Conventional wisdom among those seeking to replace Miller is that it will be critical to only have one candidate in the race against the mayor. If its mano-a-mano, Miller can't win.

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A second piece of conventional wisdom is that If it's one-on-one then that candidate can promise to fulfill all the pet issues of the local business/political elite (bridges to the island airport, lower business taxes, etc) and still win, vindicating the 2003 election loss to Miller.

A third piece of conventional wisdom is that a Conservative would make a great candidate.

A fourth item is the general thinking that the ballot question will automatically be "David Miller: Do you want to dump him?" and couldn't possibly become "Wow, that other guy is crazy/inexperienced/out of touch/dangerous."

The problem is all this thinking is backwards.

First, the idea that there can be only one candidate in the race against Miller for fear of splitting the vote is less true than it recently was, and may never have actually been justified.

Polling at the municipal level in Toronto is rare, so the recent rash of polling provides a shocking glimpse at how unpopular David Miller has become in a relatively short time.

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An Angus Reid survey finds that 67% of Toronto residents disapprove of Mayor Miller's handling of the strike. The polling firm's Jodi Shanoff notes that it is only the even greater disgruntlement aimed at CUPE that is preventing a complete collapse in Miller's standing.

The Ipsos study undertaken mostly immediately before the strike found that 57% of the Toronto electorate say the city is on the wrong track, the kind of number that typical leads to defeat at the polls if it does not reverse.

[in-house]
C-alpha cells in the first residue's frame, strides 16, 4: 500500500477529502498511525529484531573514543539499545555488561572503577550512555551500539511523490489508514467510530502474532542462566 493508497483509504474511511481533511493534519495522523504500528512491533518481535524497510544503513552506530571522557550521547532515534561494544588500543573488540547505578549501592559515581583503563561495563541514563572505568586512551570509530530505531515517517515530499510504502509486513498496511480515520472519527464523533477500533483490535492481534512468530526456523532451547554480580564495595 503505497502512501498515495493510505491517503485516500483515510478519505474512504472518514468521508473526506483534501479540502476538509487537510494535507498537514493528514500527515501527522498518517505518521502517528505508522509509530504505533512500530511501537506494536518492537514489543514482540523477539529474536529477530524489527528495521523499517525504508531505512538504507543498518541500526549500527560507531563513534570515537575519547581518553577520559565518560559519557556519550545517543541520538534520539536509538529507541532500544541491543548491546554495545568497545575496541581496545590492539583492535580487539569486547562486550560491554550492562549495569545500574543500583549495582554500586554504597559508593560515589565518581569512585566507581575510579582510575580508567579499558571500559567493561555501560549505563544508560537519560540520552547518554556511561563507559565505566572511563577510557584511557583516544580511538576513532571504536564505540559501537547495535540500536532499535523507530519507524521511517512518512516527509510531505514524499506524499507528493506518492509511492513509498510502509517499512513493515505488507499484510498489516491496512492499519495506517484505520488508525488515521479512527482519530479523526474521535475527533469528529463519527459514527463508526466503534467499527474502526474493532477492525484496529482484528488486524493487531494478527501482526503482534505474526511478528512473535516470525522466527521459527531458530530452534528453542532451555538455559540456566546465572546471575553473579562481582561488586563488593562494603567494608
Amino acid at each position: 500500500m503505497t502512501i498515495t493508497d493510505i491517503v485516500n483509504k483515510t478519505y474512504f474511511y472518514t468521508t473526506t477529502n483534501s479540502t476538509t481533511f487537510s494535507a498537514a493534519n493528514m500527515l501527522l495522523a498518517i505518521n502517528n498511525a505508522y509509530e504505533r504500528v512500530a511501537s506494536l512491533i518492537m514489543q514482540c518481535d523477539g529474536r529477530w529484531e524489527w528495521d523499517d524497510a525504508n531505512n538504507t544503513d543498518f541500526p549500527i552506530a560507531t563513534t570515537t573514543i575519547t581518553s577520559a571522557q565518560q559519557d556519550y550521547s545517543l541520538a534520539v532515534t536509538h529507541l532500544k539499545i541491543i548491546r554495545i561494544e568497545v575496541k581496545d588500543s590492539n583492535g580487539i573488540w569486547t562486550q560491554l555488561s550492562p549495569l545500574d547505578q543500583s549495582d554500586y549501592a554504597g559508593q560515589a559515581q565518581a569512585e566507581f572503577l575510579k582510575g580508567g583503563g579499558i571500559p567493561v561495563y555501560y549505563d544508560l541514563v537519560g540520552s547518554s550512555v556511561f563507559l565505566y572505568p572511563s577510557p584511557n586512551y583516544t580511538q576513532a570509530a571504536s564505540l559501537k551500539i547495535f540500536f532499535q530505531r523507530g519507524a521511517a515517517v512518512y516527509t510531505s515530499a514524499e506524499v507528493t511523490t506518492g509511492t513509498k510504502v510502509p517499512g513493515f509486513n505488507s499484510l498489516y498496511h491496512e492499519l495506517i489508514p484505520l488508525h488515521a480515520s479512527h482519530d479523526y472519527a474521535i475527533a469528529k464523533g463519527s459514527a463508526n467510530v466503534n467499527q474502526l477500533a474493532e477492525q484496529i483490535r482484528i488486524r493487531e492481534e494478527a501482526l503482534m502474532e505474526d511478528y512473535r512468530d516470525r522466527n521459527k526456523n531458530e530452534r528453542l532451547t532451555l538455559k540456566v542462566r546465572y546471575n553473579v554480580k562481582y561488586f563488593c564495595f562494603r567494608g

So let's take it as a given that David Miller's overall support is in serious trouble, that trouble preceded the current strike and that it is only getting worse.

A second finding in the survey is critical: Miller's support is soft. Simply by putting his name on the ballot, George Smitherman pulls almost a quarter of David Miller's coalition away from him. Hypothetically running against John Tory, Miller gets 28% support. Against Smitherman, this falls to 21%.

The conventional wisdom that there could be only a single challenger to Miller was based on the untested belief that Miller could hold the chunk of the left and centre-left electorate he won in 2003 and 2007. That clearly is not the case, and any opposing campaign of reasonable ability will be able to surpress Mr. Miller's support below a 30% threshold and possibly far lower.